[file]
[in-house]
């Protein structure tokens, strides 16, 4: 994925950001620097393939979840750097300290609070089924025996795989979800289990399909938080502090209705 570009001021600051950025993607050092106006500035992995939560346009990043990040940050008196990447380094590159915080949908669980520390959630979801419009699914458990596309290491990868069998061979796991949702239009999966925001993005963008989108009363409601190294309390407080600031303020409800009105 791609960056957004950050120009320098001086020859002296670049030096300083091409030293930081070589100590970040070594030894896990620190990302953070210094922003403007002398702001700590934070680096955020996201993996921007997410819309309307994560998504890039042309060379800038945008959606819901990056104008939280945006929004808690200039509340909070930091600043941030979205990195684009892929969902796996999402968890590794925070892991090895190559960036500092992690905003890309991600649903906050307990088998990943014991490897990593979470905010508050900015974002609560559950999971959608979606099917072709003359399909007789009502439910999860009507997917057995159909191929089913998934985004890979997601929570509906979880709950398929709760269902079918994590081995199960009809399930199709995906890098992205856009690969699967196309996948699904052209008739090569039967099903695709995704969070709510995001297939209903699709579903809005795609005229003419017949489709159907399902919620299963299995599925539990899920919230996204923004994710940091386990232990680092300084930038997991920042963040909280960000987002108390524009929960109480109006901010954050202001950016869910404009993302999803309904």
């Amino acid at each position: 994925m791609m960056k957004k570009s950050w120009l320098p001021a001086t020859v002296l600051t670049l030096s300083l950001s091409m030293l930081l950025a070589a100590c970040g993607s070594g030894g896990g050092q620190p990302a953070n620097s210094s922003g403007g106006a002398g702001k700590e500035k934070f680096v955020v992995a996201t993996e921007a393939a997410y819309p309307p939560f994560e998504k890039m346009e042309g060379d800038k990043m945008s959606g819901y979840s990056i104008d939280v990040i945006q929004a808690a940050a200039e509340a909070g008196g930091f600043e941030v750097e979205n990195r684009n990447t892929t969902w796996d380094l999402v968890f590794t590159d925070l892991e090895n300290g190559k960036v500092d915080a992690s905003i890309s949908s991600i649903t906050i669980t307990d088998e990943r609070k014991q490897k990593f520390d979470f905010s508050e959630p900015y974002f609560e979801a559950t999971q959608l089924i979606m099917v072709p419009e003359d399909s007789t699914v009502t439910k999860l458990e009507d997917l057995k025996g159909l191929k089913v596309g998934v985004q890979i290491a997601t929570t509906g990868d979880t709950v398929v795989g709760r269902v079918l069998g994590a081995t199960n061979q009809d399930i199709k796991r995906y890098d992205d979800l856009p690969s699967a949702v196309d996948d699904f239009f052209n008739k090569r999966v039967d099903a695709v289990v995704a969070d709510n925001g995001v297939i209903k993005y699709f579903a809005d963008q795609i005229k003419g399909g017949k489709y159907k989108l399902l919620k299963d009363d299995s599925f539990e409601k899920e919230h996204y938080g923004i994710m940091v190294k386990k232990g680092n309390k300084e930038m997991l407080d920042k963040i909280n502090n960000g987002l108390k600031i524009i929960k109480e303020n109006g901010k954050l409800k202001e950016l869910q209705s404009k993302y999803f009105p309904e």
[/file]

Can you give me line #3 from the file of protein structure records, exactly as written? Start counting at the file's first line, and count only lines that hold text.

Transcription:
């Amino acid at each position: 994925m791609m960056k957004k570009s950050w120009l320098p001021a001086t020859v002296l600051t670049l030096s300083l950001s091409m030293l930081l950025a070589a100590c970040g993607s070594g030894g896990g050092q620190p990302a953070n620097s210094s922003g403007g106006a002398g702001k700590e500035k934070f680096v955020v992995a996201t993996e921007a393939a997410y819309p309307p939560f994560e998504k890039m346009e042309g060379d800038k990043m945008s959606g819901y979840s990056i104008d939280v990040i945006q929004a808690a940050a200039e509340a909070g008196g930091f600043e941030v750097e979205n990195r684009n990447t892929t969902w796996d380094l999402v968890f590794t590159d925070l892991e090895n300290g190559k960036v500092d915080a992690s905003i890309s949908s991600i649903t906050i669980t307990d088998e990943r609070k014991q490897k990593f520390d979470f905010s508050e959630p900015y974002f609560e979801a559950t999971q959608l089924i979606m099917v072709p419009e003359d399909s007789t699914v009502t439910k999860l458990e009507d997917l057995k025996g159909l191929k089913v596309g998934v985004q890979i290491a997601t929570t509906g990868d979880t709950v398929v795989g709760r269902v079918l069998g994590a081995t199960n061979q009809d399930i199709k796991r995906y890098d992205d979800l856009p690969s699967a949702v196309d996948d699904f239009f052209n008739k090569r999966v039967d099903a695709v289990v995704a969070d709510n925001g995001v297939i209903k993005y699709f579903a809005d963008q795609i005229k003419g399909g017949k489709y159907k989108l399902l919620k299963d009363d299995s599925f539990e409601k899920e919230h996204y938080g923004i994710m940091v190294k386990k232990g680092n309390k300084e930038m997991l407080d920042k963040i909280n502090n960000g987002l108390k600031i524009i929960k109480e303020n109006g901010k954050l409800k202001e950016l869910q209705s404009k993302y999803f009105p309904e």